COLUMN: Finding the lights in the darkness
I grew up in a house that went all out for Christmas. My mom, who to this day I am convinced is a certified elf, decorates every room of her house from floor to ceiling with a different theme.
Outside, an enormous lighted wreath that once hung on Main Street in downtown Niles (and was later purchased at some rummage sale or another) hangs on her utility pole. Vintage lighted figurines, garland, bright red bows, twinkle lights and wooden cutouts adorn the front lawn and exterior of the house.
At 30 years old, I still decorate my mom’s Christmas tree the weekend after Thanksgiving every year. As a teenager and young adult, I remember slightly dreading the task of hauling out boxes and boxes of garland, lights, figurines, stockings and bows, each with its own specific place.
Nonetheless, for 30 years we have made an event of blaring Burl Ives and Dean Martin while pulling out decades’ worth of memories in the form of homemade ornaments.
This year, I loved every minute of it — and very much looked forward to the event.
In spite of my festive upbringing, I never had my own Christmas tree at my home (unless you count a miniature, pre-decorated thing my personal elf gave me). I live alone and in normal years don’t spend much time at home, so it always seemed unnecessary to decorate a tree just for me.
This year, I am home almost all of the time, and I needed all the Christmas spirit I could get, so I put up my own Christmas tree and decorated it just like my favorite elf taught me.
Last night, I took a drive over to Bell Road, where a Niles family has truly embraced the whole “deck the halls” concept for more than 20 years. Most Niles residents know all about this Christmas wonderland, which offers a free show of elaborate moving lights timed to classic Christmas music, which plays from a radio station that viewers can tune into to get the full experience.
As I pulled up, a bus full of residents at a local nursing home were blissfully watching the show, and “oohs” and “ahs” could be heard from children in cars nearby — but also from grown adults sitting alone in their cars.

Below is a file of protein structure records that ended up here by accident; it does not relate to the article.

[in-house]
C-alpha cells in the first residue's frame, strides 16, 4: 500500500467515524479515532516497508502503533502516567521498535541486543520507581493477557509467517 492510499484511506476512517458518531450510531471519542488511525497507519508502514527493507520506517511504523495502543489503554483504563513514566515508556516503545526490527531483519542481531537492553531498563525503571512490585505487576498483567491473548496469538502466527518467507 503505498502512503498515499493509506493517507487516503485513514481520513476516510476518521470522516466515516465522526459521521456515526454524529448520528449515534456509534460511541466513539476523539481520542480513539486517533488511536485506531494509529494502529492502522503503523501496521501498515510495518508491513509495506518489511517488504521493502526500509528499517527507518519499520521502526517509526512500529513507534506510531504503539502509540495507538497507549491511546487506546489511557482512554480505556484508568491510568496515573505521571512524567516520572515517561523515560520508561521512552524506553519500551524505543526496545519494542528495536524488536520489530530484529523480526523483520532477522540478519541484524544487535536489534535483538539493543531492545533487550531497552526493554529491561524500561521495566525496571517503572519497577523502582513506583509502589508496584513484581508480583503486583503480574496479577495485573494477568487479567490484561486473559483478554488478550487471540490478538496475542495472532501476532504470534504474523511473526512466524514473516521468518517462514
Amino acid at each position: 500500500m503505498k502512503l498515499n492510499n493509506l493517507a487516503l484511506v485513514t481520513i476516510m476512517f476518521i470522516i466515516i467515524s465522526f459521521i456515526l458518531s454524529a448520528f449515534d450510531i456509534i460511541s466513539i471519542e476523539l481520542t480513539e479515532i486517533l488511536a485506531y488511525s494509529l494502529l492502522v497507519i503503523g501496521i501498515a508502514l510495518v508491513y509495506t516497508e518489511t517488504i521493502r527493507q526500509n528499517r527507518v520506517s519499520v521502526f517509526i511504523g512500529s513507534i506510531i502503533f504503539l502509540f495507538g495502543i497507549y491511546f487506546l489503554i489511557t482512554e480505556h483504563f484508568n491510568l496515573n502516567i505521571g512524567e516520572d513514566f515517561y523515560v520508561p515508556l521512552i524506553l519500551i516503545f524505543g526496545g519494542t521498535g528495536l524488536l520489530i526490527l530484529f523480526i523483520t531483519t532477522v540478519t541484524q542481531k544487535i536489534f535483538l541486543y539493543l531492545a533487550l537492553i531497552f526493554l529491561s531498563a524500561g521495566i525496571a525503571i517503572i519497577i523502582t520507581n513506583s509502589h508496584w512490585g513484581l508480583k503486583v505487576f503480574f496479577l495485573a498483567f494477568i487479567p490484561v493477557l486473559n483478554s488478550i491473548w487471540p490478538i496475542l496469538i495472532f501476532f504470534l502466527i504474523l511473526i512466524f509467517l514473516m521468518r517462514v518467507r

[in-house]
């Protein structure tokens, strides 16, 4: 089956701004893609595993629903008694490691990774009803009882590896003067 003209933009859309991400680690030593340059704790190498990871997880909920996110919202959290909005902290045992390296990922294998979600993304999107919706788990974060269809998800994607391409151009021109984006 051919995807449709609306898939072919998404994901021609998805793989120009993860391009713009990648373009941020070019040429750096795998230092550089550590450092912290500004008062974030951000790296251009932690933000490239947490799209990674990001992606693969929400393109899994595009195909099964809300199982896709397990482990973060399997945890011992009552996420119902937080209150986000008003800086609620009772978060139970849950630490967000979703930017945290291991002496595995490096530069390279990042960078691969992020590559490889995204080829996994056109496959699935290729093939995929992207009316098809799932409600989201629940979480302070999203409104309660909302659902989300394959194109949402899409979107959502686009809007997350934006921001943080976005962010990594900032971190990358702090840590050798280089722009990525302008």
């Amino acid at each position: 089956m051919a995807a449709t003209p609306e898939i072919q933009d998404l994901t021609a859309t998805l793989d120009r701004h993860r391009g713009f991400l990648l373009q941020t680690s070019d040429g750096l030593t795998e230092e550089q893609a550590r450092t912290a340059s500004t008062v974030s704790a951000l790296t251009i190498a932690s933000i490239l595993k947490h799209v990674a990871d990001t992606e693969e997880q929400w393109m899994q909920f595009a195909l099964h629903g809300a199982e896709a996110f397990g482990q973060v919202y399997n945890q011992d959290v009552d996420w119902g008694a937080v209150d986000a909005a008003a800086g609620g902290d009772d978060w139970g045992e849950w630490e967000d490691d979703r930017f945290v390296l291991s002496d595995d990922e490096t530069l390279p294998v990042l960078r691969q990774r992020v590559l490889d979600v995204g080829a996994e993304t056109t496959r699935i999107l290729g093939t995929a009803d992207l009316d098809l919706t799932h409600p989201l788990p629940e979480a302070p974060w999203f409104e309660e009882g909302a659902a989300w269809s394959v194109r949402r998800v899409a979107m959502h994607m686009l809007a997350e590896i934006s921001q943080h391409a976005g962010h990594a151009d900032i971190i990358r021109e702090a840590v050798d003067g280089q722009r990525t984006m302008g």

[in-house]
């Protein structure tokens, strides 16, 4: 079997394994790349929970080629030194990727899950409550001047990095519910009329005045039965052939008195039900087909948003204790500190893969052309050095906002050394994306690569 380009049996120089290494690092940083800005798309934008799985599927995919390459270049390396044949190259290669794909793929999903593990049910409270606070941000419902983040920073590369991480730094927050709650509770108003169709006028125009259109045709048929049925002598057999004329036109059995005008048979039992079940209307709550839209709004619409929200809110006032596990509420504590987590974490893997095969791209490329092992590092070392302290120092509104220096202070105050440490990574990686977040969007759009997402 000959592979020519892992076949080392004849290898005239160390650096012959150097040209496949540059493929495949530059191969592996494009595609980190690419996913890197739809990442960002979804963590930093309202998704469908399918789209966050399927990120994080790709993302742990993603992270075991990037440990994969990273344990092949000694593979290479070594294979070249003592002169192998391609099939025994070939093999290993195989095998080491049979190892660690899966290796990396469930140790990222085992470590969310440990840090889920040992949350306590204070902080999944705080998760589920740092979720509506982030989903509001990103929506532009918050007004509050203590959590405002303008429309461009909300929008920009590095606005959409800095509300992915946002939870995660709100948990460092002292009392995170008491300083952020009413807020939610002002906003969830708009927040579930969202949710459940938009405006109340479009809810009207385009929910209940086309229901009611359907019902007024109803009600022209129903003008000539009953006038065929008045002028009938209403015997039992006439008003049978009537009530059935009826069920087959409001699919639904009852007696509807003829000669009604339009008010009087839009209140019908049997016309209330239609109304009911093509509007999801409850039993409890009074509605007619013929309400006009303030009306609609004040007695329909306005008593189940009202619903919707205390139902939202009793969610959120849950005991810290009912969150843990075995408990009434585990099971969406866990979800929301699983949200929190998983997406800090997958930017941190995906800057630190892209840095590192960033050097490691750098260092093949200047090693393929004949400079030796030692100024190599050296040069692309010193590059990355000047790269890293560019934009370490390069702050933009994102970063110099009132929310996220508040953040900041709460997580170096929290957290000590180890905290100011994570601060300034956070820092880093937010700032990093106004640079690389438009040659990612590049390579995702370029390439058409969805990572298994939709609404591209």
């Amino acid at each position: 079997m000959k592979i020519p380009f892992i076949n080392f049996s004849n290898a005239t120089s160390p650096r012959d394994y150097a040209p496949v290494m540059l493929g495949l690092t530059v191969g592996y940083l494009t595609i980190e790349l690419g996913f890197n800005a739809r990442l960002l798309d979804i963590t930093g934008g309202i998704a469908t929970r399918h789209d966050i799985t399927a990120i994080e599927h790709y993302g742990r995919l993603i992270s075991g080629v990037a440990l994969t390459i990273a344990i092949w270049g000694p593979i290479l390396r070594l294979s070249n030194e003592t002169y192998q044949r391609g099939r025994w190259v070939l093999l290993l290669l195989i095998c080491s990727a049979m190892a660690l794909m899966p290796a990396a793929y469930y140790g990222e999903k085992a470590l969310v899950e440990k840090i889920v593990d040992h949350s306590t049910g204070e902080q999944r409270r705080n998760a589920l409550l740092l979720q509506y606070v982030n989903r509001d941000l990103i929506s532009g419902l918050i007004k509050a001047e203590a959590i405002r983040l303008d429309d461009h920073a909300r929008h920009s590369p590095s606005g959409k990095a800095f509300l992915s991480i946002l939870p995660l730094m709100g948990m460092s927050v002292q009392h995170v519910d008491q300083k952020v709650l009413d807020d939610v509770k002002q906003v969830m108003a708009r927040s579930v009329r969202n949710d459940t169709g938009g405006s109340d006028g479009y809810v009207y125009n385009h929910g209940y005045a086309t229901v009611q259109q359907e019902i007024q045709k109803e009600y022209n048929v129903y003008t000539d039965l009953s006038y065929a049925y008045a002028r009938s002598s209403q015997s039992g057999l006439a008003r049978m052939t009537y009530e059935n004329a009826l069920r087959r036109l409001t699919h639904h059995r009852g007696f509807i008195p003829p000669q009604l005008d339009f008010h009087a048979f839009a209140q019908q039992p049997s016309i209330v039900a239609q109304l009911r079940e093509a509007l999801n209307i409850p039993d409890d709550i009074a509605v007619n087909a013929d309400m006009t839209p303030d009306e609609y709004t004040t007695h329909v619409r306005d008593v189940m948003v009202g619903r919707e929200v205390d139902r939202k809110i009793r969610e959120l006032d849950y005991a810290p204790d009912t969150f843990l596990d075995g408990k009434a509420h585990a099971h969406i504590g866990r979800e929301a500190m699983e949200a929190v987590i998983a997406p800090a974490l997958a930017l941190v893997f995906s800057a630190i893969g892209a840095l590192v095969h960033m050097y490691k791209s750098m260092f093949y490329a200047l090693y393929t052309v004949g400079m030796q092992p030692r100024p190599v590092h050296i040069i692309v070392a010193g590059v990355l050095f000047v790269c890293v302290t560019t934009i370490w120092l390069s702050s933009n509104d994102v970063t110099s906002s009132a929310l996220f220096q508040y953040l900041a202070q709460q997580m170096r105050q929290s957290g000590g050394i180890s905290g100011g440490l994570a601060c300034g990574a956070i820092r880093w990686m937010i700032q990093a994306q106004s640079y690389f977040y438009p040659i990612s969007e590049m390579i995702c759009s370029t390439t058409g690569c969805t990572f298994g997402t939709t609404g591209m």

On the way home, I noticed that many more houses than usual had gone all out on the Christmas décor. Inflatable snowmen, giant snow globes, glittering lights, wreaths and bows are on more lawns than not. Inside almost every home, glistening Christmas trees shined brightly out a window.
Perhaps this extra effort to our lawns is the result of so many people being cooped up at home and needing something to do, which I’m sure is part of it. I can’t help but think, however, that many homeowners are going the extra mile to spread some joy and cheer to their neighbors.
In a time when it is unsafe to sit on Santa’s lap, gather with extended family for presents, host holiday parties and even Christmas carol in groups, southwest Michigan is still finding ways to celebrate safely.
Though many of us are eager to flip the calendar at the end of the month and put 2020 behind us, there is no doubt that this largely terrible year has had its benefits.
We’ve learned not to take time with family or tedious traditions for granted. Grown adults find as much joy in lights as children. We make the best of our situations, and take the time and effort to spread joy with others.
We’ve learned that the darker the night, the brighter the lights shine.
Ambrosia Neldon is the general manager at Leader Publications. She can be reached by phone at (269) 687-7700, or by email at email@example.com.
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